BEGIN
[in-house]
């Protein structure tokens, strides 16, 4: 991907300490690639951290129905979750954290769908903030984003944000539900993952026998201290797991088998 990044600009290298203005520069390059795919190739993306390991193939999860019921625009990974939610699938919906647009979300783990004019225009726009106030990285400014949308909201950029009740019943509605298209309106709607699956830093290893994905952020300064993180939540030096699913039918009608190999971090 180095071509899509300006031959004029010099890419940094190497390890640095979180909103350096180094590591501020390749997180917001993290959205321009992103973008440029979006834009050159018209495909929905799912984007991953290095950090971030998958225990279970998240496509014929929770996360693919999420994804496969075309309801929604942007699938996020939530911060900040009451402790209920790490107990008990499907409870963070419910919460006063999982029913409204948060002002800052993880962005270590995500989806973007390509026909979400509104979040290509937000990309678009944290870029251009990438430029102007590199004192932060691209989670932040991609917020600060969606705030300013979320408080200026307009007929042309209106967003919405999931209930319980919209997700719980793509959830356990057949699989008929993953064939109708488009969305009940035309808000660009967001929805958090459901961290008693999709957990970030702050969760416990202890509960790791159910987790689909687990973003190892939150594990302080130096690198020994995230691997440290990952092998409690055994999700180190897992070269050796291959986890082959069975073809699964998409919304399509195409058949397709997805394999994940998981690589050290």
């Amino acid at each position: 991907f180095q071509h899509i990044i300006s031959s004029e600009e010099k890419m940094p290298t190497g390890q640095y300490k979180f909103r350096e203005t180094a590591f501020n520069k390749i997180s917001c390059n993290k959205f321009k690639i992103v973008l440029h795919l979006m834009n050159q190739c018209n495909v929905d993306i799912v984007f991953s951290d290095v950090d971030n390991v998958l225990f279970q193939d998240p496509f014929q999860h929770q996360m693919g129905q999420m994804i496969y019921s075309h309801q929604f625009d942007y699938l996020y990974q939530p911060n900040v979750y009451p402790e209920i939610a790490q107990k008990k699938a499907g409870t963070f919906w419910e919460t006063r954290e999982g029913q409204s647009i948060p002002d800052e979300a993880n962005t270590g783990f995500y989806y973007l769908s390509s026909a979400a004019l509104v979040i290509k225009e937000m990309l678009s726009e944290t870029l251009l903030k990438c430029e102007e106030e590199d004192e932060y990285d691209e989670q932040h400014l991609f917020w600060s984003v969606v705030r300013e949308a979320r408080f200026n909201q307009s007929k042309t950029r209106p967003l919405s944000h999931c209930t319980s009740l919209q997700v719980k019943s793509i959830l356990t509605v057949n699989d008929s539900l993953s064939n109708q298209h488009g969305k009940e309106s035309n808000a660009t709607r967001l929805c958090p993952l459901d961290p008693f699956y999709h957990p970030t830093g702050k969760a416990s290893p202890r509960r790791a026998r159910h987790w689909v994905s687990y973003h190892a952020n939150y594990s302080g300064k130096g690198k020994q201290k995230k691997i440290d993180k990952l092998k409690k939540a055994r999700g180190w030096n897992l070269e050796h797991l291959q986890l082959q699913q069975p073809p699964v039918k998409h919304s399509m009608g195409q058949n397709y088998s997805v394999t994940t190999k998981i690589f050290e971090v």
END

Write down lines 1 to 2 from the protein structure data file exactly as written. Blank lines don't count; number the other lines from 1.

[in-house]
């Protein structure tokens, strides 16, 4: 991907300490690639951290129905979750954290769908903030984003944000539900993952026998201290797991088998 990044600009290298203005520069390059795919190739993306390991193939999860019921625009990974939610699938919906647009979300783990004019225009726009106030990285400014949308909201950029009740019943509605298209309106709607699956830093290893994905952020300064993180939540030096699913039918009608190999971090 180095071509899509300006031959004029010099890419940094190497390890640095979180909103350096180094590591501020390749997180917001993290959205321009992103973008440029979006834009050159018209495909929905799912984007991953290095950090971030998958225990279970998240496509014929929770996360693919999420994804496969075309309801929604942007699938996020939530911060900040009451402790209920790490107990008990499907409870963070419910919460006063999982029913409204948060002002800052993880962005270590995500989806973007390509026909979400509104979040290509937000990309678009944290870029251009990438430029102007590199004192932060691209989670932040991609917020600060969606705030300013979320408080200026307009007929042309209106967003919405999931209930319980919209997700719980793509959830356990057949699989008929993953064939109708488009969305009940035309808000660009967001929805958090459901961290008693999709957990970030702050969760416990202890509960790791159910987790689909687990973003190892939150594990302080130096690198020994995230691997440290990952092998409690055994999700180190897992070269050796291959986890082959069975073809699964998409919304399509195409058949397709997805394999994940998981690589050290």